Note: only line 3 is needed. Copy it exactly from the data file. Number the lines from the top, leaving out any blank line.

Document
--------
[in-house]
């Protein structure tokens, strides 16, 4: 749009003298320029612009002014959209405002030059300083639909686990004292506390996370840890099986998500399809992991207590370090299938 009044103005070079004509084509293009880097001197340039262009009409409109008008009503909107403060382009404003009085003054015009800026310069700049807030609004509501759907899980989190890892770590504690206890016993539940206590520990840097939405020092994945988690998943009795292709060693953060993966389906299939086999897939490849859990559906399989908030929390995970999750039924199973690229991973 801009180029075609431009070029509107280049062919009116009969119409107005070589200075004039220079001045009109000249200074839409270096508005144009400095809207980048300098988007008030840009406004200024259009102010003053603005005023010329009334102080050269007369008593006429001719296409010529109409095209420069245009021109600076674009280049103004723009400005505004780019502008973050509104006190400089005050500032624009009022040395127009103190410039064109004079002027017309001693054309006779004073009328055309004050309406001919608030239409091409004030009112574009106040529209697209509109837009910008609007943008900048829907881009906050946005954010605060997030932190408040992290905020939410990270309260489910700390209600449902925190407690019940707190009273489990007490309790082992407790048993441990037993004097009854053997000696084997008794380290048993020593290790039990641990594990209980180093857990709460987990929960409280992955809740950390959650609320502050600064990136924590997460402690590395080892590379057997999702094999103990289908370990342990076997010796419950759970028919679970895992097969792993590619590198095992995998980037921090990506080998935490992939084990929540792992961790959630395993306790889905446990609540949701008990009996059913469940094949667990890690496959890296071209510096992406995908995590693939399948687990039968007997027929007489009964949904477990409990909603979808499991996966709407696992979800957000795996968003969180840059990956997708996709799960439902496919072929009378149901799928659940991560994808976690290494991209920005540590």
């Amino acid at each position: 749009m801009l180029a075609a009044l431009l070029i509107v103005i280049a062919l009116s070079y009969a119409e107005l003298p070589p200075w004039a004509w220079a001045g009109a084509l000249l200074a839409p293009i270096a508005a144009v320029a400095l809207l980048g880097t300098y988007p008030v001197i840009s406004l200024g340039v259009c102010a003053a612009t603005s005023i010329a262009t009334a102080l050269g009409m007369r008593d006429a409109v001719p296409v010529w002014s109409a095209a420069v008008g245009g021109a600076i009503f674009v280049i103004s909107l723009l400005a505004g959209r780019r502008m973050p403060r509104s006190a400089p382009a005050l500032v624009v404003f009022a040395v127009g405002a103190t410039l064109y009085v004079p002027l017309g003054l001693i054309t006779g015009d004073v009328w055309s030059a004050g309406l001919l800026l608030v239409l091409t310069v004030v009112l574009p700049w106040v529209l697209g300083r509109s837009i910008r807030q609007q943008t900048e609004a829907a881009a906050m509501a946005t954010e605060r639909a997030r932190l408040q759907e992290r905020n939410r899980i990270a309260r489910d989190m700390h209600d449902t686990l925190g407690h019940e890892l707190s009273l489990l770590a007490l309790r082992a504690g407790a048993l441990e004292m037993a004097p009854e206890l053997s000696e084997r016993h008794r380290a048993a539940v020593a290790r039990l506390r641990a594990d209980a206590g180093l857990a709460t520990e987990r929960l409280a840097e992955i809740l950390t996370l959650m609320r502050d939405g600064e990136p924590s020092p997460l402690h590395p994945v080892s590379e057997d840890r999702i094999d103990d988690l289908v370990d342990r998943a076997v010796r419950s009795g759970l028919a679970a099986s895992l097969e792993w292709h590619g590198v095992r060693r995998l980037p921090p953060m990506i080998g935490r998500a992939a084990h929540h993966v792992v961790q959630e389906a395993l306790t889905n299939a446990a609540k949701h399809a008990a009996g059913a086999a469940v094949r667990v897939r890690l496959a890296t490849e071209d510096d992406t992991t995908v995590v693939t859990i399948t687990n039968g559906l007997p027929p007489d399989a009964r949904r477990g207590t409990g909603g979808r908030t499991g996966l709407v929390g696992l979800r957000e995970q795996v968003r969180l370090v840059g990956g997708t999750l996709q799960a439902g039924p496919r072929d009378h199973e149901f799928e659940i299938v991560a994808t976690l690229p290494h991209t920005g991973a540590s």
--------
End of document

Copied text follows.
């Amino acid at each position: 749009m801009l180029a075609a009044l431009l070029i509107v103005i280049a062919l009116s070079y009969a119409e107005l003298p070589p200075w004039a004509w220079a001045g009109a084509l000249l200074a839409p293009i270096a508005a144009v320029a400095l809207l980048g880097t300098y988007p008030v001197i840009s406004l200024g340039v259009c102010a003053a612009t603005s005023i010329a262009t009334a102080l050269g009409m007369r008593d006429a409109v001719p296409v010529w002014s109409a095209a420069v008008g245009g021109a600076i009503f674009v280049i103004s909107l723009l400005a505004g959209r780019r502008m973050p403060r509104s006190a400089p382009a005050l500032v624009v404003f009022a040395v127009g405002a103190t410039l064109y009085v004079p002027l017309g003054l001693i054309t006779g015009d004073v009328w055309s030059a004050g309406l001919l800026l608030v239409l091409t310069v004030v009112l574009p700049w106040v529209l697209g300083r509109s837009i910008r807030q609007q943008t900048e609004a829907a881009a906050m509501a946005t954010e605060r639909a997030r932190l408040q759907e992290r905020n939410r899980i990270a309260r489910d989190m700390h209600d449902t686990l925190g407690h019940e890892l707190s009273l489990l770590a007490l309790r082992a504690g407790a048993l441990e004292m037993a004097p009854e206890l053997s000696e084997r016993h008794r380290a048993a539940v020593a290790r039990l506390r641990a594990d209980a206590g180093l857990a709460t520990e987990r929960l409280a840097e992955i809740l950390t996370l959650m609320r502050d939405g600064e990136p924590s020092p997460l402690h590395p994945v080892s590379e057997d840890r999702i094999d103990d988690l289908v370990d342990r998943a076997v010796r419950s009795g759970l028919a679970a099986s895992l097969e792993w292709h590619g590198v095992r060693r995998l980037p921090p953060m990506i080998g935490r998500a992939a084990h929540h993966v792992v961790q959630e389906a395993l306790t889905n299939a446990a609540k949701h399809a008990a009996g059913a086999a469940v094949r667990v897939r890690l496959a890296t490849e071209d510096d992406t992991t995908v995590v693939t859990i399948t687990n039968g559906l007997p027929p007489d399989a009964r949904r477990g207590t409990g909603g979808r908030t499991g996966l709407v929390g696992l979800r957000e995970q795996v968003r969180l370090v840059g990956g997708t999750l996709q799960a439902g039924p496919r072929d009378h199973e149901f799928e659940i299938v991560a994808t976690l690229p290494h991209t920005g991973a540590s």